Anglers are finding some very good trout fishing on many Vermont stream sections, including on some rivers that were hit hard by Tropical Storm Irene.  The key is finding good habitat, sometimes upstream or downstream of areas that were changed during or after the storm.

Streams are very dynamic systems and flooding is a natural process that helps to shape trout habitat.  Pools are scoured, trees may fall into the channel and create new hiding cover, and spawning gravels are refreshed.  While the pool you once fished may have filled in, another one was likely created.  Vermont’s wild brook, brown and rainbow trout have evolved with floods so where habitat conditions are good, you can expect to find trout.

State Fisheries Scientist Chet MacKenzie, working out of the Vermont Fish & Wildlife Department’s Rutland office, points out that stream fishing this spring has been excellent.

“Although there are certain reaches of rivers that have been seriously impacted by Tropical Storm Irene and post storm reconstruction efforts,” said MacKenzie, “the fishing in many rivers and streams in southwestern Vermont this spring has been the best I have seen or heard about in the last 26 years.  It is probably due to the warm water temperatures and low flows we had on opening weekend which made the fish hungry and anglers willing to stay on the rivers.”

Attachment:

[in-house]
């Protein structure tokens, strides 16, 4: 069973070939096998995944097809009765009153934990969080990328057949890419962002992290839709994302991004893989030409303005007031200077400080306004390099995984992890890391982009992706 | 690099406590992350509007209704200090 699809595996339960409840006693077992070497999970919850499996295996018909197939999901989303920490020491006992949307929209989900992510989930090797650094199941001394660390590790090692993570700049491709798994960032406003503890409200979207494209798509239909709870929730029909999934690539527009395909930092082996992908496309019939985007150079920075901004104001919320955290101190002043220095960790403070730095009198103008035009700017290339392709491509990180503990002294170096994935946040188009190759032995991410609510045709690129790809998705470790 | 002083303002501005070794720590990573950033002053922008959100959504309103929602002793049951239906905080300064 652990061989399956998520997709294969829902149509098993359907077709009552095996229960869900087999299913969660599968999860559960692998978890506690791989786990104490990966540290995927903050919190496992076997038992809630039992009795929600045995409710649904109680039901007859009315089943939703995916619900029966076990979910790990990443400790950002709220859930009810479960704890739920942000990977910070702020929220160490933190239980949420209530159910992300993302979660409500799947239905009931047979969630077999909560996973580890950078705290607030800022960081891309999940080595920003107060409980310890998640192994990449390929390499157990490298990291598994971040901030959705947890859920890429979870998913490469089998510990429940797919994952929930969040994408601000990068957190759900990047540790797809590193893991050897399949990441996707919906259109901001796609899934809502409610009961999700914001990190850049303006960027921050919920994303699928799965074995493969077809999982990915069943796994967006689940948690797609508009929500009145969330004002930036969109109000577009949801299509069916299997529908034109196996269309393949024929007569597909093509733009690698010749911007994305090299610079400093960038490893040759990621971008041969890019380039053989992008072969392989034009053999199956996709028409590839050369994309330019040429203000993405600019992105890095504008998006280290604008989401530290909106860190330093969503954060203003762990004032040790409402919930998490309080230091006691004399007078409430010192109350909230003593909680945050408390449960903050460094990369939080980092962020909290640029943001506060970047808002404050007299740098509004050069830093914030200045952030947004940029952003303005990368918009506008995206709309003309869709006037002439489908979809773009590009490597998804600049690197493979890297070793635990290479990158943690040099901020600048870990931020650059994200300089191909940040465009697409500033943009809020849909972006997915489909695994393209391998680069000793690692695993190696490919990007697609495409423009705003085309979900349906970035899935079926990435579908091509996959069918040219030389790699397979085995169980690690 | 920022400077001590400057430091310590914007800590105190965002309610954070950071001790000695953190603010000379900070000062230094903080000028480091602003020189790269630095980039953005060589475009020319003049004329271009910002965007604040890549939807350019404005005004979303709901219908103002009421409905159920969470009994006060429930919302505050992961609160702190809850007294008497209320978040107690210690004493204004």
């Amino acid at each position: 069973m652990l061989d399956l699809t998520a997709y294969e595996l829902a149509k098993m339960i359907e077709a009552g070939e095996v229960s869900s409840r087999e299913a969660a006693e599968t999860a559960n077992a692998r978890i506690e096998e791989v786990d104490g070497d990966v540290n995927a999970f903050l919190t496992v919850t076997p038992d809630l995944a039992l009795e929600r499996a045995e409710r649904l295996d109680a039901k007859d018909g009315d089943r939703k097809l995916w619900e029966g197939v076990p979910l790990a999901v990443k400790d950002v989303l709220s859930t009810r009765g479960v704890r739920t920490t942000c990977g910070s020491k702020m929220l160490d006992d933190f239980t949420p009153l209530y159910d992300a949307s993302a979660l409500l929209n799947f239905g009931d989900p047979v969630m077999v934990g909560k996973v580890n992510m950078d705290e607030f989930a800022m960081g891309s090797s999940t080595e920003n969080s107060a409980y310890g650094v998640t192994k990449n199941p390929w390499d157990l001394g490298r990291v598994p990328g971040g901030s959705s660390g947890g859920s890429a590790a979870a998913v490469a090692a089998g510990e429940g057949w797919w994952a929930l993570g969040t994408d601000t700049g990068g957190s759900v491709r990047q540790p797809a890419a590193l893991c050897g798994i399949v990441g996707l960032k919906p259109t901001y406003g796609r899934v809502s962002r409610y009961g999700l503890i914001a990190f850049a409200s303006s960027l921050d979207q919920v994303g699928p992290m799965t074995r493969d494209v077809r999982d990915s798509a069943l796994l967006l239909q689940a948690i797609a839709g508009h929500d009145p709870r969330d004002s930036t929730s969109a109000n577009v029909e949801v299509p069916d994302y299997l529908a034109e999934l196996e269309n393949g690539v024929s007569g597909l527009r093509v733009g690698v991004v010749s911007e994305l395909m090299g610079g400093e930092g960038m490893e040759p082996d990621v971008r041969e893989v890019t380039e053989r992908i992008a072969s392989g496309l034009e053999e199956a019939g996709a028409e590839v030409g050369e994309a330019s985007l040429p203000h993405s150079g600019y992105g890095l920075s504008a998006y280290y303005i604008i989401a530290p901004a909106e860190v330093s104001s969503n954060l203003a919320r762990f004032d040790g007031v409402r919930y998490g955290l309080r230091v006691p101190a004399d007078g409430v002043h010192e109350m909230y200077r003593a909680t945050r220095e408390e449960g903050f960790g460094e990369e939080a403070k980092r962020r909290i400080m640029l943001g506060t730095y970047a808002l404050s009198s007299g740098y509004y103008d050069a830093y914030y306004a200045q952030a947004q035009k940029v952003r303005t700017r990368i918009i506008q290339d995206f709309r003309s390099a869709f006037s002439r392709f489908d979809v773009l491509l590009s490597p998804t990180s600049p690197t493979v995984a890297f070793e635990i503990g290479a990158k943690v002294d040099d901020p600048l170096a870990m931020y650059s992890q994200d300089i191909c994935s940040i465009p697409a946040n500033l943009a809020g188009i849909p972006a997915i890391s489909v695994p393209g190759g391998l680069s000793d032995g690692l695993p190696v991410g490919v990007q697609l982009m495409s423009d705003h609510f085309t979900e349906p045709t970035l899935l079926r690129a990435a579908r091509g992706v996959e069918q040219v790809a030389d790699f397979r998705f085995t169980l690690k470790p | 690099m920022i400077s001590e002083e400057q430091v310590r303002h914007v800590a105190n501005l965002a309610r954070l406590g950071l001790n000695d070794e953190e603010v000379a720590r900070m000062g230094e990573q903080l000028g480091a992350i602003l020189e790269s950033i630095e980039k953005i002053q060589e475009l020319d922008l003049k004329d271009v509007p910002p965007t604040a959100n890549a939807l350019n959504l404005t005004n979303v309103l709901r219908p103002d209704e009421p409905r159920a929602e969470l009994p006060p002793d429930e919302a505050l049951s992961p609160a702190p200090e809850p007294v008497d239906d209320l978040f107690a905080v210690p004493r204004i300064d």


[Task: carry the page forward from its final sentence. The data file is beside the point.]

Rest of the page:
“I’ve seen pictures of or heard of many large fish caught from the Middlebury, Poultney, Mettawee, Neshobe, and Castleton Rivers, Otter Creek and Furnace Brook,” added MacKenzie.

“I recently spoke to two non-resident anglers that were under the impression that Vermont rivers had been devastated by last summer’s flood,” he added.  “I had to explain there were many places left to fish in the state and fishing this spring has been fantastic.”

Brian Chipman, State Fisheries Scientist in Essex Junction, is seeing similar stream fishing opportunities for anglers in his area of the state.

“The rivers in northwestern Vermont came out of last year’s floods in very good shape, and anglers found nearly ideal opening week fishing conditions,” said Chipman.  “In fact, for the first time ever, conditions allowed us to complete our first two-year old brown trout stocking prior to opening day in the Lamoille River trophy section in Fairfax, and many anglers took advantage of the opportunity.”

While stocking of most other waters will be done later this spring, wild trout provide the bulk of early season catches.

“Some of the best wild trout fishing in my district can be found in sections of the Winooski River in Richmond and Bolton, the Lamoille River in Cambridge and Johnson, and the Missisquoi River in Westfield and Troy,” Chipman said.

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